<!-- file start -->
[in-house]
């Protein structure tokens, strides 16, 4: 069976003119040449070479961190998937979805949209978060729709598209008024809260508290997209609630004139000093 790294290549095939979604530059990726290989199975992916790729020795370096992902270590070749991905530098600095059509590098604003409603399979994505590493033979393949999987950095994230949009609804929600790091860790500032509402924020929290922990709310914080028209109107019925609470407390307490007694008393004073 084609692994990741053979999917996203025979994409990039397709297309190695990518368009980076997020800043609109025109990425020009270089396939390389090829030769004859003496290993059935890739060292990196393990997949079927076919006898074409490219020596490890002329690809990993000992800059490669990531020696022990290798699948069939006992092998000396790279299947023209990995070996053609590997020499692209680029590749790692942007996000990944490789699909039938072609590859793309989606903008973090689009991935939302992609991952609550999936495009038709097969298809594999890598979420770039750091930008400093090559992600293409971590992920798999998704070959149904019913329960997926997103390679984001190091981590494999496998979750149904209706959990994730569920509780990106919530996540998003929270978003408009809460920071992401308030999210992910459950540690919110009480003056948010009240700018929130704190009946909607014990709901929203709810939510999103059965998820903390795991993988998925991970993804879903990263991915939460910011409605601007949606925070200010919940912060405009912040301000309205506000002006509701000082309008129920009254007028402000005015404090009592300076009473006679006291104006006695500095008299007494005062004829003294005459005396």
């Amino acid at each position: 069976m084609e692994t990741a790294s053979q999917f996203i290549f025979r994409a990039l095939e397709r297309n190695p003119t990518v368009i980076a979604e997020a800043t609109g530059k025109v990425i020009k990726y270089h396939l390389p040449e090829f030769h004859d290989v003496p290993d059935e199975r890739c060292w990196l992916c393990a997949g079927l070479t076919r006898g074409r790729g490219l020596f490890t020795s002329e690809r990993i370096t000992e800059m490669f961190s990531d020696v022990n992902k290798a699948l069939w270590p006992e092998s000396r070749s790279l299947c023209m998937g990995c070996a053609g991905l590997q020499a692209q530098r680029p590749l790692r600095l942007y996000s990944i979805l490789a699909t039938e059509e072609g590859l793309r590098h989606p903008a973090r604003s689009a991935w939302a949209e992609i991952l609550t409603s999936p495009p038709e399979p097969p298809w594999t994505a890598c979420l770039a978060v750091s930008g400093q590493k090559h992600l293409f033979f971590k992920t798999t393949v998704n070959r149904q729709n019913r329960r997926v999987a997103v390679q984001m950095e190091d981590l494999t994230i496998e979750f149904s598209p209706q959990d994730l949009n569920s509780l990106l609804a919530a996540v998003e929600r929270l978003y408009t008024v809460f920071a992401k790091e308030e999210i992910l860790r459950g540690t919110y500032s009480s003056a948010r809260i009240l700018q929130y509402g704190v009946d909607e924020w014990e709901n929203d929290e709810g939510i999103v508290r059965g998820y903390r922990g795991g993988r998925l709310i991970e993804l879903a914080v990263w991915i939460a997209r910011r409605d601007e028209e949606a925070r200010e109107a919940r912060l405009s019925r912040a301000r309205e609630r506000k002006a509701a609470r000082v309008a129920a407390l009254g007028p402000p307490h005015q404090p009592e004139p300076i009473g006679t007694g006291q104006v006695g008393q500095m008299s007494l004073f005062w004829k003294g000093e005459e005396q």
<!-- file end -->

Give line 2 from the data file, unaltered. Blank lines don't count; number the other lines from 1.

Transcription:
């Protein structure tokens, strides 16, 4: 069976003119040449070479961190998937979805949209978060729709598209008024809260508290997209609630004139000093 790294290549095939979604530059990726290989199975992916790729020795370096992902270590070749991905530098600095059509590098604003409603399979994505590493033979393949999987950095994230949009609804929600790091860790500032509402924020929290922990709310914080028209109107019925609470407390307490007694008393004073 084609692994990741053979999917996203025979994409990039397709297309190695990518368009980076997020800043609109025109990425020009270089396939390389090829030769004859003496290993059935890739060292990196393990997949079927076919006898074409490219020596490890002329690809990993000992800059490669990531020696022990290798699948069939006992092998000396790279299947023209990995070996053609590997020499692209680029590749790692942007996000990944490789699909039938072609590859793309989606903008973090689009991935939302992609991952609550999936495009038709097969298809594999890598979420770039750091930008400093090559992600293409971590992920798999998704070959149904019913329960997926997103390679984001190091981590494999496998979750149904209706959990994730569920509780990106919530996540998003929270978003408009809460920071992401308030999210992910459950540690919110009480003056948010009240700018929130704190009946909607014990709901929203709810939510999103059965998820903390795991993988998925991970993804879903990263991915939460910011409605601007949606925070200010919940912060405009912040301000309205506000002006509701000082309008129920009254007028402000005015404090009592300076009473006679006291104006006695500095008299007494005062004829003294005459005396």